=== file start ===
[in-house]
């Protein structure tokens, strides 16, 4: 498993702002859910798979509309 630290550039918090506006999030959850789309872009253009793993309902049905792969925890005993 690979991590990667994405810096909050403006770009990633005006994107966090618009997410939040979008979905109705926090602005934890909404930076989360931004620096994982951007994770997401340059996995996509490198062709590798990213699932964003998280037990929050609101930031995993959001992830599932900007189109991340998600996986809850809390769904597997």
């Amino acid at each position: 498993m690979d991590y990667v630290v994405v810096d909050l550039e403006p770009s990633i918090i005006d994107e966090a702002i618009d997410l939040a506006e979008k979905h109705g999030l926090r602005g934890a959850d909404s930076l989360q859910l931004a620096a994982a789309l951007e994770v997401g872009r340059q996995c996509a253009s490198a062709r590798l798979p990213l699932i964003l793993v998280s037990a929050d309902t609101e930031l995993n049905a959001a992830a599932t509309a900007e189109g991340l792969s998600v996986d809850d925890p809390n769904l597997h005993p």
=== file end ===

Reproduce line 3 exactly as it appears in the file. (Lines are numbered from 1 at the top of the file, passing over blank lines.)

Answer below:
């Amino acid at each position: 498993m690979d991590y990667v630290v994405v810096d909050l550039e403006p770009s990633i918090i005006d994107e966090a702002i618009d997410l939040a506006e979008k979905h109705g999030l926090r602005g934890a959850d909404s930076l989360q859910l931004a620096a994982a789309l951007e994770v997401g872009r340059q996995c996509a253009s490198a062709r590798l798979p990213l699932i964003l793993v998280s037990a929050d309902t609101e930031l995993n049905a959001a992830a599932t509309a900007e189109g991340l792969s998600v996986d809850d925890p809390n769904l597997h005993p």